The survey showed that over 48.39% (271) farmers who benefited from the palm weevil larvae breeding training were able to establish, manage, and harvest their larvae at least once within 3–4 weeks, while 51.61% (289) farmers were inactive and could not manage their palm weevil farms successfully. This is an indication that acquiring training for weevil larvae production requires a low level of formal education for the trainee. This also agrees with earlier reports which stated that income earned from rearing and processing of edible insects is generally at the subsistent level in Cameroon and other African countries.
Studies support that eating akokono increases our blood levels as compared to kontomire, turkey berries, and the rest. This is a viable project for 1D1F to improve the nutritional status of pregnant women and the public at large.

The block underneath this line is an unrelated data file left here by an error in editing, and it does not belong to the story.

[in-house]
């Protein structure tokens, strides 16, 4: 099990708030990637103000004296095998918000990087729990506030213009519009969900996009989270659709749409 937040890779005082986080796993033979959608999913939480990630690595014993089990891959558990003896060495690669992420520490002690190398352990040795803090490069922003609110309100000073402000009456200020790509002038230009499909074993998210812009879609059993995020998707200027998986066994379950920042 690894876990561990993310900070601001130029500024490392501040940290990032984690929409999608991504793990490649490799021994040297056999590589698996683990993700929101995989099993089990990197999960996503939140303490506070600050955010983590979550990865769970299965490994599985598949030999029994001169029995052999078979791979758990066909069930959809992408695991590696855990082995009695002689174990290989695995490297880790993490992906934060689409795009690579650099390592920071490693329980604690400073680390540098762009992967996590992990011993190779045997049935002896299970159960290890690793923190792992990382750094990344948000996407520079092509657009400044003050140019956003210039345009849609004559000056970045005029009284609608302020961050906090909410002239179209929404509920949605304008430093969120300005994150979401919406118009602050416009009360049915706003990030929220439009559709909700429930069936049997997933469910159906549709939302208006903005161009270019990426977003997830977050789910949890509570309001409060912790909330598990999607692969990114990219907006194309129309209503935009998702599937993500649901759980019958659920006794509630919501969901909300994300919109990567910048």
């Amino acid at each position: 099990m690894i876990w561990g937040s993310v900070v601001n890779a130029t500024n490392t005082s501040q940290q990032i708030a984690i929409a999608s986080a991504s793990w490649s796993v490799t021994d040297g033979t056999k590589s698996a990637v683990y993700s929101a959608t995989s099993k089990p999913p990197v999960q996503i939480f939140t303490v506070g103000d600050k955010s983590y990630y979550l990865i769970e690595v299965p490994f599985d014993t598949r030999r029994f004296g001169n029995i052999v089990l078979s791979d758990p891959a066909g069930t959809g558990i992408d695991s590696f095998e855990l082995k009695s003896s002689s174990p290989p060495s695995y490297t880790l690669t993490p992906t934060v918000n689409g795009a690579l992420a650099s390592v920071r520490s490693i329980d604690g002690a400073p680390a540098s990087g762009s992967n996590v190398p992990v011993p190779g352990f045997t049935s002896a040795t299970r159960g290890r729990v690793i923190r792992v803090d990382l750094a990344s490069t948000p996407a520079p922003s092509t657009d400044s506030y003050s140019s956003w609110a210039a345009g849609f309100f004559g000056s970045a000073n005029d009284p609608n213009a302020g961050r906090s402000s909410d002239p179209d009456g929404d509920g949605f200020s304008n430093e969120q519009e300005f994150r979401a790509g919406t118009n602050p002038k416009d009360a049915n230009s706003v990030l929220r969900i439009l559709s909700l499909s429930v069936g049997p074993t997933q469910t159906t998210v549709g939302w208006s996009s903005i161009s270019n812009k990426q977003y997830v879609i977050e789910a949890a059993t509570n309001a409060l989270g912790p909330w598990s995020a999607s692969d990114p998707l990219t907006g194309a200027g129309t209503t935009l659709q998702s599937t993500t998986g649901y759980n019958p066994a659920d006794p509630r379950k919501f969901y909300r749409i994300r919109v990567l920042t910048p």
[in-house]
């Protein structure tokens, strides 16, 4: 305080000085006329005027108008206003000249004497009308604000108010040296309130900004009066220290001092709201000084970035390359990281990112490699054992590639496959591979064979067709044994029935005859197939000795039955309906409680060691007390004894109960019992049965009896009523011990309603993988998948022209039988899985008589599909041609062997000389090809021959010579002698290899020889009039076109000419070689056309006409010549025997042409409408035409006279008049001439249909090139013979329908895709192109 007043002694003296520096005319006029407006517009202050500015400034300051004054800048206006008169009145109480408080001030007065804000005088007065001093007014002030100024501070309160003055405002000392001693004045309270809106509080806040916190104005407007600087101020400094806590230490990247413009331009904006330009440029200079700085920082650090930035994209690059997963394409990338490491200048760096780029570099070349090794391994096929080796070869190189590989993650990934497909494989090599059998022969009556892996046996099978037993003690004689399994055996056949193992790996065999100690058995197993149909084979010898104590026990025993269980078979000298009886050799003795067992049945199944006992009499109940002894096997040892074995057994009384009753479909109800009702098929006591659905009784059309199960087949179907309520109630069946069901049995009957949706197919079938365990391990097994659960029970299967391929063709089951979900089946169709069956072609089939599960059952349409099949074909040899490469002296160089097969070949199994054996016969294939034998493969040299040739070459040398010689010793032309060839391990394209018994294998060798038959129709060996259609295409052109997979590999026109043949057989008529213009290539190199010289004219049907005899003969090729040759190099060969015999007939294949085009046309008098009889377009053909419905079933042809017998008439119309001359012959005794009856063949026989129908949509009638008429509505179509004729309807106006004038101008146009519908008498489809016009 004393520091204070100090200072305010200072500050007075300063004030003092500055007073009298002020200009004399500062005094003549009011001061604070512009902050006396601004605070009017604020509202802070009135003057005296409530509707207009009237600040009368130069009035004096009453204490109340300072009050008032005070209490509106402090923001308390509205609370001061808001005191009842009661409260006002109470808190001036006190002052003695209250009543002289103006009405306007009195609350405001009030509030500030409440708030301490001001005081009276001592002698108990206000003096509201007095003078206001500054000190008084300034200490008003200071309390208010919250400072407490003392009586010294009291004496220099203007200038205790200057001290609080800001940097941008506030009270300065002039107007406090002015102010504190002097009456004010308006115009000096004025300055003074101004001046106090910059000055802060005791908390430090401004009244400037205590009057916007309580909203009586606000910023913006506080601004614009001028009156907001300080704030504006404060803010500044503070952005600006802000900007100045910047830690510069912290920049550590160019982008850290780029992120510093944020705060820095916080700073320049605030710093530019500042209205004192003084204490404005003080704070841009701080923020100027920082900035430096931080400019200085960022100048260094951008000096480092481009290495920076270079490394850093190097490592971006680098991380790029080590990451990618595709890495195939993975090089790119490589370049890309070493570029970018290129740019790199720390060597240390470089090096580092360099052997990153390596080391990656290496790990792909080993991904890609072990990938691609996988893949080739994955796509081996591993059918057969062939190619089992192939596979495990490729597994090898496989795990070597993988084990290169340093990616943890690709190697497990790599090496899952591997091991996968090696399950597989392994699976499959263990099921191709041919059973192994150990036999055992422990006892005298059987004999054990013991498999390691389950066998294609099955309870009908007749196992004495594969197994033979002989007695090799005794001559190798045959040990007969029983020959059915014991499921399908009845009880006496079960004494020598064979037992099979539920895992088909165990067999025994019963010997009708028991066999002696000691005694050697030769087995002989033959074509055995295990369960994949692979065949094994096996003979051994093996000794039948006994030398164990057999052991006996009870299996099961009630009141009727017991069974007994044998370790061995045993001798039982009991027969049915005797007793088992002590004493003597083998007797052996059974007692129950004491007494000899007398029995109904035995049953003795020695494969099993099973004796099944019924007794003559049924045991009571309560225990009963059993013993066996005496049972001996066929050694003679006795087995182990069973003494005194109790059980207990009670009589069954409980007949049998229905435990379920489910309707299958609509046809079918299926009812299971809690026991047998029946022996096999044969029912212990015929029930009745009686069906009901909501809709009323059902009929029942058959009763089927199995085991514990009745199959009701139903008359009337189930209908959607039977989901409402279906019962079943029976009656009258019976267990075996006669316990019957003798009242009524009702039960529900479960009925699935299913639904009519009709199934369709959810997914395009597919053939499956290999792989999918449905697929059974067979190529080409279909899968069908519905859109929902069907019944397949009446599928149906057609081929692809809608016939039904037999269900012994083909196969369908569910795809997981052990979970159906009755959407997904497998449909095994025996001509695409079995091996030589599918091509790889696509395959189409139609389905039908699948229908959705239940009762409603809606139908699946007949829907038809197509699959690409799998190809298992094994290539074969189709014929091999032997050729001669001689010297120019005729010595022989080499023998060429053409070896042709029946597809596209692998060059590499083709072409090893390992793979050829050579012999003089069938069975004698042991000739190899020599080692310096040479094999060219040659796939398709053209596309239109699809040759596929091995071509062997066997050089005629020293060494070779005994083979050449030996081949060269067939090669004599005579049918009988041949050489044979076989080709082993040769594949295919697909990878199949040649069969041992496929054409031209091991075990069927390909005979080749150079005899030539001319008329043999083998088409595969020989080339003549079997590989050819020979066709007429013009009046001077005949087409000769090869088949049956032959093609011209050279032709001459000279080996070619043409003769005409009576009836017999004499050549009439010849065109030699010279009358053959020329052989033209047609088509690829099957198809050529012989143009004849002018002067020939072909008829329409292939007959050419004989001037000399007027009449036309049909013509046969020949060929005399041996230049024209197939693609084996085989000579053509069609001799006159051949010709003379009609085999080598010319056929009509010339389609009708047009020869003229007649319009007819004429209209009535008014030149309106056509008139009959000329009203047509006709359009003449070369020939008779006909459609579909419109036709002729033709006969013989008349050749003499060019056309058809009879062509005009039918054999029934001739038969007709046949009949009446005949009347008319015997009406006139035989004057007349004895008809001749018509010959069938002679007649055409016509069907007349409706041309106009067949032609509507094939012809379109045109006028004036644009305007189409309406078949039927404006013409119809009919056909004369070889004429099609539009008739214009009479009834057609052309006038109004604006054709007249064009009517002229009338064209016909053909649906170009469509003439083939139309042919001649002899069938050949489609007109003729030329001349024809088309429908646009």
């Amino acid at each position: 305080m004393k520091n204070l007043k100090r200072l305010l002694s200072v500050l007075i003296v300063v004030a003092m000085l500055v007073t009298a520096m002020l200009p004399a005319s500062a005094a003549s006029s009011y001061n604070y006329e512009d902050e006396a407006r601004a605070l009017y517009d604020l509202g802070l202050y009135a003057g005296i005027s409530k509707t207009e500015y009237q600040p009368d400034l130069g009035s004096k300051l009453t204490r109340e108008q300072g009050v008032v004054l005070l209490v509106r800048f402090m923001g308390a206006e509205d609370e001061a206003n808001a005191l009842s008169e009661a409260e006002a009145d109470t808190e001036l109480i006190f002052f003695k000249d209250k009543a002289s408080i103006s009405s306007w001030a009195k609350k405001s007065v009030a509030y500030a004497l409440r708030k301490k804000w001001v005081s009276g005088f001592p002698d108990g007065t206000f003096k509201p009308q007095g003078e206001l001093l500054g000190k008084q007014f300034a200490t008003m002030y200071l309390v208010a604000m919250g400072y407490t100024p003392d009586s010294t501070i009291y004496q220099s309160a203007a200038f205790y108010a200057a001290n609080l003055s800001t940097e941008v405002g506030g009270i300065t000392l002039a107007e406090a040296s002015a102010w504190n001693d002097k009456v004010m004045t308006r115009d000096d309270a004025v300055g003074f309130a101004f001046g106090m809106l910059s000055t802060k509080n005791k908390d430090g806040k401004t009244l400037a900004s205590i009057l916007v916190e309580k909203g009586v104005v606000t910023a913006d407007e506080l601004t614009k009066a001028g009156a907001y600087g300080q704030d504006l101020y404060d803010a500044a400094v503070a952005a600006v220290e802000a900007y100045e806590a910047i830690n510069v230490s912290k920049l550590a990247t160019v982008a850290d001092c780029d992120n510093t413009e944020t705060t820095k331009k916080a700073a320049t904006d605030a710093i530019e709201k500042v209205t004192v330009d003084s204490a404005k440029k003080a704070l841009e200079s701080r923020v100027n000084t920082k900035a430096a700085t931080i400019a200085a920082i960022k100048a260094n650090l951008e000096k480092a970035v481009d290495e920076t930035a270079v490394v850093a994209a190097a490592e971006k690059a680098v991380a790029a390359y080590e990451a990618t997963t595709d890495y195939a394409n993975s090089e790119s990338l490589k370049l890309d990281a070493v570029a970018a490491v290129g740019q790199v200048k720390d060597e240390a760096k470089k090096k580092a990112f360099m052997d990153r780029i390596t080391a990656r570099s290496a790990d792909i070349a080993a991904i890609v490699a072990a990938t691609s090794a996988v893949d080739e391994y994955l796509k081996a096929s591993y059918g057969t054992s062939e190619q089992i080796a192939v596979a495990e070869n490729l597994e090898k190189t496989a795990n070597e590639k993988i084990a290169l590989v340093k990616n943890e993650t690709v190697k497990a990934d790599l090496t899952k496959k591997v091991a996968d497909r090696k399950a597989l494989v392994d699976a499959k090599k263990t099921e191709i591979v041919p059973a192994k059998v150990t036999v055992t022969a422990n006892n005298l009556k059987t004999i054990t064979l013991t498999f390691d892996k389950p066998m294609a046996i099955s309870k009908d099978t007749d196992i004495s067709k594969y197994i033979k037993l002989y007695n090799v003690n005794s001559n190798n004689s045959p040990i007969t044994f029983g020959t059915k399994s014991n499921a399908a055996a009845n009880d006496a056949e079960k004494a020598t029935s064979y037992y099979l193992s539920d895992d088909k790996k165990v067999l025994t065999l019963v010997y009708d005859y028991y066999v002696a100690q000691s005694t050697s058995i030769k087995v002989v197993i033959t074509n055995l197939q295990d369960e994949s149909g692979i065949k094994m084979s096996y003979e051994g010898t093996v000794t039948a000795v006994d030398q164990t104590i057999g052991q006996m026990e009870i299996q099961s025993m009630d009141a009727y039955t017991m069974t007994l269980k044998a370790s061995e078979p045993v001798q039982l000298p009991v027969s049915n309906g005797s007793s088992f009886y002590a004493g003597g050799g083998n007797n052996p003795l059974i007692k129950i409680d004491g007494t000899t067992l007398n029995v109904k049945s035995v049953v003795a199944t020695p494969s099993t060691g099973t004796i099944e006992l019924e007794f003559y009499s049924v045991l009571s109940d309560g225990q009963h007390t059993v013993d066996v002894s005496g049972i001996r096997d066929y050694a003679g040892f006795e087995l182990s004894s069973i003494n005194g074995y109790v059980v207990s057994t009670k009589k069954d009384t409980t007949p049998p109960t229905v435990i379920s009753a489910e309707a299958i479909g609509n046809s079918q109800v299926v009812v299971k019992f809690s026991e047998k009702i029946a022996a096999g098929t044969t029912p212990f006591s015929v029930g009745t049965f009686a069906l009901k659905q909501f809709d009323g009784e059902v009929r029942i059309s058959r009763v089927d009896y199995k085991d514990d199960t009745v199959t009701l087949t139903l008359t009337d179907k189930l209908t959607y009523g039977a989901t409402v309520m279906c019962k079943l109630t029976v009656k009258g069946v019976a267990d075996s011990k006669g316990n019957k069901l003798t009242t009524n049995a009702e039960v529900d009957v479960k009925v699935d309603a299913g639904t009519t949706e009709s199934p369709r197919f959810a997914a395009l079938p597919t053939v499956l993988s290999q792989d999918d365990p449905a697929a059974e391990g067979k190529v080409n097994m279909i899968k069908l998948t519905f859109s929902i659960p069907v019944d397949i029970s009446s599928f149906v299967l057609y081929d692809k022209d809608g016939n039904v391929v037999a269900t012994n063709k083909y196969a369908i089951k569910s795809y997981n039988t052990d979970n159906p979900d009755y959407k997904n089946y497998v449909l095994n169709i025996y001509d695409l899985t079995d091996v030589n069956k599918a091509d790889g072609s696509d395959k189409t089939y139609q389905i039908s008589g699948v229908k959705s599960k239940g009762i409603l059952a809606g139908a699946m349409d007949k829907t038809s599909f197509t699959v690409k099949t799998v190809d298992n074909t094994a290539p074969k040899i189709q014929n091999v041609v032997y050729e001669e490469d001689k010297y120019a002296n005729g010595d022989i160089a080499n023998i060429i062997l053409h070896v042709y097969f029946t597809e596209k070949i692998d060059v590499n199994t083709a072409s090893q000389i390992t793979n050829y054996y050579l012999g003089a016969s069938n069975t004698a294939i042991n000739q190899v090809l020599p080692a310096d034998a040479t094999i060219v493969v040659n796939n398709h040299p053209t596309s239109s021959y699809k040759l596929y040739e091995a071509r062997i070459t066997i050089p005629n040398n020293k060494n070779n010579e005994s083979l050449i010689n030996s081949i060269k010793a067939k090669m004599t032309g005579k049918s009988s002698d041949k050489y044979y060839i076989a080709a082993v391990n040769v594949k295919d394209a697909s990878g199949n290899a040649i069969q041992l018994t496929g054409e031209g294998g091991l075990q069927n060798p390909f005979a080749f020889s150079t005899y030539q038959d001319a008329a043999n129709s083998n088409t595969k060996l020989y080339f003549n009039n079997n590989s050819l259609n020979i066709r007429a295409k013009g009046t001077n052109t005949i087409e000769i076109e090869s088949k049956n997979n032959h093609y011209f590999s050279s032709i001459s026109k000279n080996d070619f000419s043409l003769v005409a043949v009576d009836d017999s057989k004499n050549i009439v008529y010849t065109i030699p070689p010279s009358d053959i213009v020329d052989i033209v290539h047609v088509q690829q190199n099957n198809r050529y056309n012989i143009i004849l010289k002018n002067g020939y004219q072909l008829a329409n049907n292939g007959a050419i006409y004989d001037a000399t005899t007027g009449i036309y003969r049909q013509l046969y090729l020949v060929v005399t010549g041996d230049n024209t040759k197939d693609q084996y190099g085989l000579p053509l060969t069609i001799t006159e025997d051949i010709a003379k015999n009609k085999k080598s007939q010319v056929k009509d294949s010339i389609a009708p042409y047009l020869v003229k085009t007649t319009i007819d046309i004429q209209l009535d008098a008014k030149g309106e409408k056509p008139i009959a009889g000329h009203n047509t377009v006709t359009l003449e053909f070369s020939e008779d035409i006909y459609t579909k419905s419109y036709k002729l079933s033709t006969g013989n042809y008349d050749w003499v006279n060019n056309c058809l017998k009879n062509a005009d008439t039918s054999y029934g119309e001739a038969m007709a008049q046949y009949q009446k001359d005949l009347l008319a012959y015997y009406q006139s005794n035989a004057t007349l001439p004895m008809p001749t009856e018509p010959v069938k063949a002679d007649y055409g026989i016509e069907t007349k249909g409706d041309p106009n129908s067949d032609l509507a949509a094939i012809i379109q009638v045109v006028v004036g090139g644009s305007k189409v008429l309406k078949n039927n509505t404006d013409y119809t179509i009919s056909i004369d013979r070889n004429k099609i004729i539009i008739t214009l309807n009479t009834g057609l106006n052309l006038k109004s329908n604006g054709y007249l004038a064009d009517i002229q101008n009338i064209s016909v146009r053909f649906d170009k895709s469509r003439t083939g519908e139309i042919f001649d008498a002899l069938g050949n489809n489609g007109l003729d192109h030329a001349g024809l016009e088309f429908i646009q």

Prof. Nyarkotey has strict sourcing guidelines and relies on peer-reviewed studies, academic research institutions, and medical associations to justify his write-ups. My articles are for educational purposes and do not serve as Medical advice for Treatment. I aim to educate the public about evidence-based scientific Naturopathic Therapies.
DISCLAIMER: The Views, Comments, Opinions, Contributions and Statements made by Readers and Contributors on this platform do not necessarily represent the views or policy of Multimedia Group Limited.
- President Commissions 36.5 Million Dollars Hospital In The Tain District
- You Will Not Go Free For Killing An Hard Working MP – Akufo-Addo To MP’s Killer
- I Will Lead You To Victory – Ato Forson Assures NDC Supporters